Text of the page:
After my hissy fit, I put my chin up, marched right around Matt, went into the bathroom, and got in the shower – clothes and all. I stood under the warm spray for 20 minutes, peeling off my pajama jeans, and scrubbing makeup and sauce out of my hair. Then, I went into my room and watched my favorite show – TV infomercials and wondered if that foot scrubber would have come in handy after all.

I never learn.

Friday, June 10, 2011

Beep, Beep

Beep, beep!

We live in a world filled with noise. It seems that just about everything emits some type of beeping, chirping, whining, bleating, or buzzing.

Years ago, when our daughter Aubrie was little, we'd gone down to the shore. We got into our little room, put our suitcases down and went out to walk on the boards. When we got back, we were treated to a loud, high pitched ringing noise, reverberating throughout the room.
We searched everywhere, trying to locate the source to no avail. The hotel sent the maintenance man, but he couldn't figure it out either. Since there was no way we could stay in the room, and the hotel was booked solid, we were relocated. More accurately, we were upgraded to a luxury condominium. Later the next day, the sound began anew, but we finally located it. It was one of Aubrie's toys.

When it comes to noise, phones are one of the biggest offenders. If your battery is low, it beeps loudly and won't shut up until you've plugged it in or turned it off. It's kind of weird, though, when you think about it. If the battery is low, isn't the constant beeping even more draining on it? I understand that it's meant to call our attention to the fact that it's potentially dying, but one would hope that it would try to save its strength.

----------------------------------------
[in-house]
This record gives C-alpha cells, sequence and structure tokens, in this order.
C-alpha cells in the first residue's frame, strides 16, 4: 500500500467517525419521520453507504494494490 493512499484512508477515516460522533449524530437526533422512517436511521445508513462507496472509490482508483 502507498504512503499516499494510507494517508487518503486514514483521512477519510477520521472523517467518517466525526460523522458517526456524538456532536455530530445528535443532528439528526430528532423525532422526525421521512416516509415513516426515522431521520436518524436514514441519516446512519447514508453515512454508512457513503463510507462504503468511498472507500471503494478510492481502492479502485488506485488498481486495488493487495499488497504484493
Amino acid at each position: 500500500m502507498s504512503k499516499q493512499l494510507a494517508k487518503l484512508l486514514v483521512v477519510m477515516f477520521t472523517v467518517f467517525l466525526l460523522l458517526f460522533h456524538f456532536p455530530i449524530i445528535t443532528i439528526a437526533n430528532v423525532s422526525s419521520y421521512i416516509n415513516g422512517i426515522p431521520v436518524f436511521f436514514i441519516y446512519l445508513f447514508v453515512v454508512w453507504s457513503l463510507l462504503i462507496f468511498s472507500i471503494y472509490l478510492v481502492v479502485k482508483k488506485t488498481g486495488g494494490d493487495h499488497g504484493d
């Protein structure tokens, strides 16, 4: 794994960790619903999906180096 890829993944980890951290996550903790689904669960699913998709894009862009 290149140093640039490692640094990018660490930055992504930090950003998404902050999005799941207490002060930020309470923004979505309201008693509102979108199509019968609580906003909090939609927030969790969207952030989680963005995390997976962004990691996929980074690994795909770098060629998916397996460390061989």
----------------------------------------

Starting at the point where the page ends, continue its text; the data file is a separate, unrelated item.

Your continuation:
Then there's the beeping to alert me that I have a text message. My kids love to text, even though they know I hate it and have one heck of a time trying to respond. Call me old fashioned, but I always thought phones were for having a conversation. Now it houses your entire phone book, is the keeper of your “to do” list, gives you a wake up call, and can even give you directions. Add the ability to surf the web and type messages, and it's pretty much an all purpose miniature computer.

The problem I have is that even though I have a keyboard on my phone, it was obviously made for elves. The keys are tiny, making it next to impossible to compose sentences that don't have a myriad of typos. Thankfully, the kids are fairly able to decipher my typographically challenged messages; “bting yonr mu;j” means bring home milk. Or meat. If they don't bother to call and ask for the translation, it's a crap shoot to see what it is they've brought home.

Today's cars are also guilty of contributing to noise pollution. If I don't have my seat belt on as soon as I shut the door, my car begins making an obnoxious ringing noise until I either hit a button or fasten the belt. What I'd like to know is who figured how much time the average person needs between getting in the car and securing your safety belt. It's annoying to have your vehicle judge how long it takes.

Hardly any place has as many buzzers, whistles and alarms as the kitchen. And one morning, it became the scene of the perfect storm.

I'm not a morning person by any stretch of the imagination, so I have the coffee machine completely ready so that all I have to do is press a button. Usually, I don't eat anything more than a piece of toast, either; big breakfasts are a weekend treat. I wear contact lenses, so in addition to being barely awake before coffee, I'm also fairly blind.

A few months ago, for some strange reason, I woke up famished; I wanted eggs and sausage gravy with biscuits. And, like every other day, I turned the coffee maker on.